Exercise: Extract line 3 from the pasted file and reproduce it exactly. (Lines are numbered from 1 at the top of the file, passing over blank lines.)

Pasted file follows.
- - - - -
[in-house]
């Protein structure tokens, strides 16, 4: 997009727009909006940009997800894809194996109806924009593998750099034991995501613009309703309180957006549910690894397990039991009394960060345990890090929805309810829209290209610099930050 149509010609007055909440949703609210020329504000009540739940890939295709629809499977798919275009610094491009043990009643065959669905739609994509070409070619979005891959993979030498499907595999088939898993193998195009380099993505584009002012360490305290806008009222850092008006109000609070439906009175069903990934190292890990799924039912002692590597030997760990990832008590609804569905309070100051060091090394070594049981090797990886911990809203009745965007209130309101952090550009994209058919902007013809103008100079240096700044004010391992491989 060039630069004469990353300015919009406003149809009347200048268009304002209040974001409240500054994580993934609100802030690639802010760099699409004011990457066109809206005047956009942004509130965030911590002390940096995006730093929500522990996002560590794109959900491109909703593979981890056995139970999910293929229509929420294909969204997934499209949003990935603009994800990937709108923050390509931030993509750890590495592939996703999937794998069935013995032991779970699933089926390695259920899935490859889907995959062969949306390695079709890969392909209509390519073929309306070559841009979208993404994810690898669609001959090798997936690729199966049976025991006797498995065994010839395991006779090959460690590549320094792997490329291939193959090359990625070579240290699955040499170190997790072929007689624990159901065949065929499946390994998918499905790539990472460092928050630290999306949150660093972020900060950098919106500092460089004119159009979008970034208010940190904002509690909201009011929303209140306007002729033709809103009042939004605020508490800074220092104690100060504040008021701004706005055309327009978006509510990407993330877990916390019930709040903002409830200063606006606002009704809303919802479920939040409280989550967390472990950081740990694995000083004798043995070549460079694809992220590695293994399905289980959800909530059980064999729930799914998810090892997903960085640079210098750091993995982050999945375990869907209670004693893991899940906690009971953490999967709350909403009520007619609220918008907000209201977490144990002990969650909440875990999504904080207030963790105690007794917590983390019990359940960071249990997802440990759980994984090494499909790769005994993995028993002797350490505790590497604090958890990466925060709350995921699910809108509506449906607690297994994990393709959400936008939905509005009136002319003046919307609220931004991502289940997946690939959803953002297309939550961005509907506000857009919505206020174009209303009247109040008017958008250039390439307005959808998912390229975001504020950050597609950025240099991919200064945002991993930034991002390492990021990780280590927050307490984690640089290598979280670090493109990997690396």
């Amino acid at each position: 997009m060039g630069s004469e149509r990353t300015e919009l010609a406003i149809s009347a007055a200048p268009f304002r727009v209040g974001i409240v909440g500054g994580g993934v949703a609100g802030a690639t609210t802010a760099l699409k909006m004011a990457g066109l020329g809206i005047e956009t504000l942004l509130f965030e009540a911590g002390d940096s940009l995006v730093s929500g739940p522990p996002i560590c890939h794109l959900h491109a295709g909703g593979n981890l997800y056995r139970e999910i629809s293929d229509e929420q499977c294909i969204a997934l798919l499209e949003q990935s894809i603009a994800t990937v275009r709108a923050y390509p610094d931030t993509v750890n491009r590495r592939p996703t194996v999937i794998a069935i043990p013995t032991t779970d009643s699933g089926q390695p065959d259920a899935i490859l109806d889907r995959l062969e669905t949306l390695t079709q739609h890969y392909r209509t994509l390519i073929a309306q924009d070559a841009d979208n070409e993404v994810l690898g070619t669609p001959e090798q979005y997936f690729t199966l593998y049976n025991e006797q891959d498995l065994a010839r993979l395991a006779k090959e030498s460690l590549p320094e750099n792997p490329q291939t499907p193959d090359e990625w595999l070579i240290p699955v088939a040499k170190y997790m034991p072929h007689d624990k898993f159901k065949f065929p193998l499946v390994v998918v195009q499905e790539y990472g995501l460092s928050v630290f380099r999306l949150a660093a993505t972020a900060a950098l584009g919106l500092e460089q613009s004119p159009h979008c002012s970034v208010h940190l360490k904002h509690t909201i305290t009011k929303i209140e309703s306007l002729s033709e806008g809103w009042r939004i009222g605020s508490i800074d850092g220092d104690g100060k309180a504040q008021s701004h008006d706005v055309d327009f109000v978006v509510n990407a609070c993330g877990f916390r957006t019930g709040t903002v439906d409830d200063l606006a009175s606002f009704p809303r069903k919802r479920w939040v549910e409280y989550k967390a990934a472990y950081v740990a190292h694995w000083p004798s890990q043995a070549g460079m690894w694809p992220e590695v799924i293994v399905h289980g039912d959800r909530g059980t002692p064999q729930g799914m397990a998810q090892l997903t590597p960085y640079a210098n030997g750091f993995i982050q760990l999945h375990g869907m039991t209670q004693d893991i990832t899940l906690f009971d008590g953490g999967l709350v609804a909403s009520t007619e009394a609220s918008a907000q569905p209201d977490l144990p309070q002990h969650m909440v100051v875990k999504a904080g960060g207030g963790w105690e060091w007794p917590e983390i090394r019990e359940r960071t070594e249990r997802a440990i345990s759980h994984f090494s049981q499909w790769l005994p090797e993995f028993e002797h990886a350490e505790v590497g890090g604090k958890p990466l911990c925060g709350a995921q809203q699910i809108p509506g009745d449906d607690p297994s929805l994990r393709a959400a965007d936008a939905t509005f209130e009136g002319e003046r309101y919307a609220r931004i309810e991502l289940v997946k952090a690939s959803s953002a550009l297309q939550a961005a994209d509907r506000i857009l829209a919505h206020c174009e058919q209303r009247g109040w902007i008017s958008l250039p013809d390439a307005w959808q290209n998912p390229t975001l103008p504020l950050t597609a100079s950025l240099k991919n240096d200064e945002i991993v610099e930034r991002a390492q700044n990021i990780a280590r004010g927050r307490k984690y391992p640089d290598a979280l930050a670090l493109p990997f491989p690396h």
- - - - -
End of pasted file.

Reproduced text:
């Amino acid at each position: 997009m060039g630069s004469e149509r990353t300015e919009l010609a406003i149809s009347a007055a200048p268009f304002r727009v209040g974001i409240v909440g500054g994580g993934v949703a609100g802030a690639t609210t802010a760099l699409k909006m004011a990457g066109l020329g809206i005047e956009t504000l942004l509130f965030e009540a911590g002390d940096s940009l995006v730093s929500g739940p522990p996002i560590c890939h794109l959900h491109a295709g909703g593979n981890l997800y056995r139970e999910i629809s293929d229509e929420q499977c294909i969204a997934l798919l499209e949003q990935s894809i603009a994800t990937v275009r709108a923050y390509p610094d931030t993509v750890n491009r590495r592939p996703t194996v999937i794998a069935i043990p013995t032991t779970d009643s699933g089926q390695p065959d259920a899935i490859l109806d889907r995959l062969e669905t949306l390695t079709q739609h890969y392909r209509t994509l390519i073929a309306q924009d070559a841009d979208n070409e993404v994810l690898g070619t669609p001959e090798q979005y997936f690729t199966l593998y049976n025991e006797q891959d498995l065994a010839r993979l395991a006779k090959e030498s460690l590549p320094e750099n792997p490329q291939t499907p193959d090359e990625w595999l070579i240290p699955v088939a040499k170190y997790m034991p072929h007689d624990k898993f159901k065949f065929p193998l499946v390994v998918v195009q499905e790539y990472g995501l460092s928050v630290f380099r999306l949150a660093a993505t972020a900060a950098l584009g919106l500092e460089q613009s004119p159009h979008c002012s970034v208010h940190l360490k904002h509690t909201i305290t009011k929303i209140e309703s306007l002729s033709e806008g809103w009042r939004i009222g605020s508490i800074d850092g220092d104690g100060k309180a504040q008021s701004h008006d706005v055309d327009f109000v978006v509510n990407a609070c993330g877990f916390r957006t019930g709040t903002v439906d409830d200063l606006a009175s606002f009704p809303r069903k919802r479920w939040v549910e409280y989550k967390a990934a472990y950081v740990a190292h694995w000083p004798s890990q043995a070549g460079m690894w694809p992220e590695v799924i293994v399905h289980g039912d959800r909530g059980t002692p064999q729930g799914m397990a998810q090892l997903t590597p960085y640079a210098n030997g750091f993995i982050q760990l999945h375990g869907m039991t209670q004693d893991i990832t899940l906690f009971d008590g953490g999967l709350v609804a909403s009520t007619e009394a609220s918008a907000q569905p209201d977490l144990p309070q002990h969650m909440v100051v875990k999504a904080g960060g207030g963790w105690e060091w007794p917590e983390i090394r019990e359940r960071t070594e249990r997802a440990i345990s759980h994984f090494s049981q499909w790769l005994p090797e993995f028993e002797h990886a350490e505790v590497g890090g604090k958890p990466l911990c925060g709350a995921q809203q699910i809108p509506g009745d449906d607690p297994s929805l994990r393709a959400a965007d936008a939905t509005f209130e009136g002319e003046r309101y919307a609220r931004i309810e991502l289940v997946k952090a690939s959803s953002a550009l297309q939550a961005a994209d509907r506000i857009l829209a919505h206020c174009e058919q209303r009247g109040w902007i008017s958008l250039p013809d390439a307005w959808q290209n998912p390229t975001l103008p504020l950050t597609a100079s950025l240099k991919n240096d200064e945002i991993v610099e930034r991002a390492q700044n990021i990780a280590r004010g927050r307490k984690y391992p640089d290598a979280l930050a670090l493109p990997f491989p690396h």